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J Surg Res. 2010 Jan;158(1):87-93. doi: 10.1016/j.jss.2008.08.009.

Interleukin-18 exacerbates pulmonary injury after hepatic ischemia/reperfusion in mice.

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  • 1Department of General Surgery, Chiba University Graduate School of Medicine, Chiba-Shi, Chiba, Japan.



Hepatic ischemia/reperfusion has been shown to cause both local hepatic and distant organ (such as lung) injury caused by accumulation of neutrophils in the local and distant organs, leading to neutrophil-dependent organ injury. Interleukin (IL) -18 is required for facilitating neutrophil-dependent local hepatic injury by suppressing anti-inflammatory cytokine expression, but less is known about the involvement of this cytokine in distant organ injury. The objective of this study was to determine whether IL-18 contributes to pulmonary injury induced by hepatic ischemia/reperfusion.


C57BL/6 mice and IL-18 knockout mice (C57BL/6 background) were subjected to 90 min of partial hepatic ischemia and subsequent reperfusion. Neutrophil accumulation in the lung was assessed by pulmonary myeloperoxidase contents. Pulmonary expressions of keratinocyte derived chemokine (KC, CXCL1), macrophage chemoattractant protein-1 (MCP-1, CCL2), tumor necrosis factor-alpha, interferon-gamma, IL-4, and IL-10 were measured by tissue enzyme-linked immunosorbent assay (ELISA). Lung edema was quantified by the pulmonary wet to dry weight ratios.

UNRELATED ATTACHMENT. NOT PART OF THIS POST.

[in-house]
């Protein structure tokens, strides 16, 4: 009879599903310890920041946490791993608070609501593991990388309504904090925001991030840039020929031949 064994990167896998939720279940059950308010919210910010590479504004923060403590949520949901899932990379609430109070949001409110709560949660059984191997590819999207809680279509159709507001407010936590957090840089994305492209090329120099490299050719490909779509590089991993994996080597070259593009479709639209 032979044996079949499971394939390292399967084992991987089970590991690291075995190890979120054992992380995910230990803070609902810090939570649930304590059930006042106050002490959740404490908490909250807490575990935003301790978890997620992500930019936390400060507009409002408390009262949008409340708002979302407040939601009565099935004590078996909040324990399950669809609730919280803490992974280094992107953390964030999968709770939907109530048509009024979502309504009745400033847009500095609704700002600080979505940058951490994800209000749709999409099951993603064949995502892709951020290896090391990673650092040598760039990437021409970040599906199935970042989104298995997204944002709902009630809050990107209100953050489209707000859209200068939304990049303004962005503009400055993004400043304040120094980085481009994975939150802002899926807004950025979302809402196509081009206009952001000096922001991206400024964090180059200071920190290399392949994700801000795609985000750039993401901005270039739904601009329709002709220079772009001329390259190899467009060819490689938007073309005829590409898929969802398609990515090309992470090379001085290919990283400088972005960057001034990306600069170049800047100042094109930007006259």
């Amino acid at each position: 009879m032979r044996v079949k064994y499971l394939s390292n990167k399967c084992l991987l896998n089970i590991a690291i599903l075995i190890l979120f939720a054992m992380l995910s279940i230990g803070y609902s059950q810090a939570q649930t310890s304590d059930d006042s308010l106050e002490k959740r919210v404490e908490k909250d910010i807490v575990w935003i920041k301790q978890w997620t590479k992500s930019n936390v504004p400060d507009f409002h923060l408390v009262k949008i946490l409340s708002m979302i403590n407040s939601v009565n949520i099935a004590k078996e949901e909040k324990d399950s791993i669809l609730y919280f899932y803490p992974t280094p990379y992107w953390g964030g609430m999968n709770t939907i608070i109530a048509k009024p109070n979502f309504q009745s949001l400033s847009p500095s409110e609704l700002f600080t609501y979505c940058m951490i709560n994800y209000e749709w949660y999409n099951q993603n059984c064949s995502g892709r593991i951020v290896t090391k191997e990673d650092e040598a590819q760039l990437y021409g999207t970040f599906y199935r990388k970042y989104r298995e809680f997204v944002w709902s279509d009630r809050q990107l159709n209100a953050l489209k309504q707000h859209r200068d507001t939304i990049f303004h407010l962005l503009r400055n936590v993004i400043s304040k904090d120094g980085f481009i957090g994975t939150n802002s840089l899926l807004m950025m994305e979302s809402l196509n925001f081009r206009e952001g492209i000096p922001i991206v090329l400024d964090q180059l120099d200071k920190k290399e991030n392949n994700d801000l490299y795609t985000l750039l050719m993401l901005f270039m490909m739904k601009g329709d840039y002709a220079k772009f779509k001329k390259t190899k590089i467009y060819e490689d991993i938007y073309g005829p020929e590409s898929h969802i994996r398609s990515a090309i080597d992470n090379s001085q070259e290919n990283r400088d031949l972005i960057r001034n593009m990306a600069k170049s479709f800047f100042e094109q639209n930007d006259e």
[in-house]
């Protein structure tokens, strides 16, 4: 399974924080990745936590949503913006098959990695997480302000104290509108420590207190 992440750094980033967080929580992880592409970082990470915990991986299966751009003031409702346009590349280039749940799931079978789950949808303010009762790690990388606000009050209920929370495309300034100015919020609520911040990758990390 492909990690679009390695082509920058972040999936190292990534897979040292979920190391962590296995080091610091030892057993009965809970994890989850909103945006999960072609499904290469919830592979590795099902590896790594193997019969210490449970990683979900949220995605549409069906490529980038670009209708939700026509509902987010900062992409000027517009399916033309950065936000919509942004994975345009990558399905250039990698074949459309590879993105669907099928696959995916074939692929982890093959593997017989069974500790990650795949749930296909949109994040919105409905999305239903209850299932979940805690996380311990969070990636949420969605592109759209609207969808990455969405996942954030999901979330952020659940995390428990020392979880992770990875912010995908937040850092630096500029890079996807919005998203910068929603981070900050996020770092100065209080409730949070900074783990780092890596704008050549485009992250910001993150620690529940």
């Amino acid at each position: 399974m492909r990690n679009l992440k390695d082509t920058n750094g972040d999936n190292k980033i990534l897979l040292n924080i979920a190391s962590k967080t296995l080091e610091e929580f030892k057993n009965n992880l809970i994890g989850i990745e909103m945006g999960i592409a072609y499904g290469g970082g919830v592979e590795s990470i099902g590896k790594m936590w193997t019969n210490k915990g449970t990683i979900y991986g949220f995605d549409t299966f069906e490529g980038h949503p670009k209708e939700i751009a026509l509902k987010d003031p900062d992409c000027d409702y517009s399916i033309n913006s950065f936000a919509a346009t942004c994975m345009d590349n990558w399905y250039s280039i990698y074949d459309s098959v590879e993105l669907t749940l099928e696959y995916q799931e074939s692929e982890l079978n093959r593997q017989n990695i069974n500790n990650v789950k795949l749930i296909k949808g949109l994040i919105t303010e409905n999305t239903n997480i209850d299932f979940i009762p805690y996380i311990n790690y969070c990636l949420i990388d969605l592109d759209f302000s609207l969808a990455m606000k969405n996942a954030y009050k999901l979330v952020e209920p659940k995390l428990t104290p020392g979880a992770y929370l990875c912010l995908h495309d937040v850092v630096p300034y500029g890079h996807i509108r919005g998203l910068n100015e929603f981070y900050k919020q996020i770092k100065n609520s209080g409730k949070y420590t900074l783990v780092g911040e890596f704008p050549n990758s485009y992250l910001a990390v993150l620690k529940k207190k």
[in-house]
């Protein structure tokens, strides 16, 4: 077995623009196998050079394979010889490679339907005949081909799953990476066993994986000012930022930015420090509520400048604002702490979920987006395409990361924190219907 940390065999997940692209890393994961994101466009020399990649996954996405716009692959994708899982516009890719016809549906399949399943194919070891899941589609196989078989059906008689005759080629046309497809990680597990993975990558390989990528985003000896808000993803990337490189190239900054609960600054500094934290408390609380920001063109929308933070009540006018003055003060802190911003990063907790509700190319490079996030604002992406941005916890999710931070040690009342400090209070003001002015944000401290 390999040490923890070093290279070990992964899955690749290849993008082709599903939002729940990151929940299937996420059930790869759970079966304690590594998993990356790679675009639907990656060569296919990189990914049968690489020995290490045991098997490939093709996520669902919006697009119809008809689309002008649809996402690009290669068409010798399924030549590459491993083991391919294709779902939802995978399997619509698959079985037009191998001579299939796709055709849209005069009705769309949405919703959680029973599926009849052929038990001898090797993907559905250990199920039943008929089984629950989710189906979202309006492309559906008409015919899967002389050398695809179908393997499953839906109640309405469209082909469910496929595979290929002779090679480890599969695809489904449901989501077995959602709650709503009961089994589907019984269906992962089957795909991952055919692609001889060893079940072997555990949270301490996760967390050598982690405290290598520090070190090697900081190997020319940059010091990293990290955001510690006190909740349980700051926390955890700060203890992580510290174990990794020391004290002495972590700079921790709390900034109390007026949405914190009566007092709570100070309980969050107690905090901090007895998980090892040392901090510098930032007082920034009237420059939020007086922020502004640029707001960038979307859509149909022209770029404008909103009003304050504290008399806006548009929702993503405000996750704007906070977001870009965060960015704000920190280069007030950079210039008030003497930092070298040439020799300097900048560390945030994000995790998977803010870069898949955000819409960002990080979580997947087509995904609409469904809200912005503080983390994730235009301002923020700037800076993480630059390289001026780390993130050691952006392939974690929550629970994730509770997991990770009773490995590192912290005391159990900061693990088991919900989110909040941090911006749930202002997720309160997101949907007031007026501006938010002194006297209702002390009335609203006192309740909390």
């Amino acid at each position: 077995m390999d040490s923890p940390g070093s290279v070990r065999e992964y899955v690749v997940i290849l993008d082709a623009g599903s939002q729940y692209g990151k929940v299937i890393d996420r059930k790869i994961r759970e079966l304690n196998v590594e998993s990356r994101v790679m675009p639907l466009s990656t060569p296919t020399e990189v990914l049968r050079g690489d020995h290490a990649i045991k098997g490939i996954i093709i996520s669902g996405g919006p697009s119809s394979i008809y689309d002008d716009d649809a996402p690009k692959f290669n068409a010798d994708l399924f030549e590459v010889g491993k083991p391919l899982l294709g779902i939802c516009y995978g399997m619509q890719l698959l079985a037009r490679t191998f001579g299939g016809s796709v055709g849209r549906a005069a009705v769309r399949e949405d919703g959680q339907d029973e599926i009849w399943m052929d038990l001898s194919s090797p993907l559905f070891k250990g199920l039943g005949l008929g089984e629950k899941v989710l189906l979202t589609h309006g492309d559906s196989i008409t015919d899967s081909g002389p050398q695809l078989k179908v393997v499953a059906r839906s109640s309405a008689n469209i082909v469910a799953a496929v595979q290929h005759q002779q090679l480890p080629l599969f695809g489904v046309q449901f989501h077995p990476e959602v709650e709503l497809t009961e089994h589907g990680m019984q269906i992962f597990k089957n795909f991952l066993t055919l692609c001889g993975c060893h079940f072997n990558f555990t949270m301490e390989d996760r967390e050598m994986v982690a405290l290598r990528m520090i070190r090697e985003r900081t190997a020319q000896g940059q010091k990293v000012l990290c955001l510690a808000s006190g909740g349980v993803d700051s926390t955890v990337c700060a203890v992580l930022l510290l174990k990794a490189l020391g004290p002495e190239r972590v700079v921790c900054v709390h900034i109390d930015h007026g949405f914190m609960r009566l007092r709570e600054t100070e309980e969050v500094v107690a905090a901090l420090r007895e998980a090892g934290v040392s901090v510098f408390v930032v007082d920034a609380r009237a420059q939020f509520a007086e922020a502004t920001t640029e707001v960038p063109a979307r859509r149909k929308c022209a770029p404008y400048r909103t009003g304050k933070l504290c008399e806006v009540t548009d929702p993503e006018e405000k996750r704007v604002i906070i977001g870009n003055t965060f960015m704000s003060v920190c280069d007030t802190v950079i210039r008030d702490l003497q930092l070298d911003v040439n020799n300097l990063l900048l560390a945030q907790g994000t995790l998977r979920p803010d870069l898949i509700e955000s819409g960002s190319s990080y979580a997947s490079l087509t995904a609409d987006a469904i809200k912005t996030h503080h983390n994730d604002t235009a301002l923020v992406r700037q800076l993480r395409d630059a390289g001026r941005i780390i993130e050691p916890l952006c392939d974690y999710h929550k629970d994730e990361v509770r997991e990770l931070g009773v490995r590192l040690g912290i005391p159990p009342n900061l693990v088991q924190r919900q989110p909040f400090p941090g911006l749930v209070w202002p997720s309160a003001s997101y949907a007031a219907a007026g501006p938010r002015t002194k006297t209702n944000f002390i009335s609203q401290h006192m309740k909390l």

Hepatic ischemia/reperfusion caused significant increases in pulmonary neutrophil recruitment and lung edema. Also, pulmonary expression of KC and MCP-1 were up-regulated. In the IL-18 knockout mice, hepatic ischemia/reperfusion-induced increases in pulmonary neutrophil recruitment, lung injury defined by lung edema, and pulmonary chemokine expression were attenuated. Furthermore, pulmonary expression of an anti-inflammatory cytokine IL-4 and systemic IL-10 expression were significantly up-regulated in the IL-18 knockout mice.


The data suggested that IL-18 plays an important role in the development of pulmonary injury after hepatic ischemia/reperfusion by up-regulating proinflammatory mediators and possibly suppressing anti-inflammatory cytokine expression.

[PubMed - indexed for MEDLINE]
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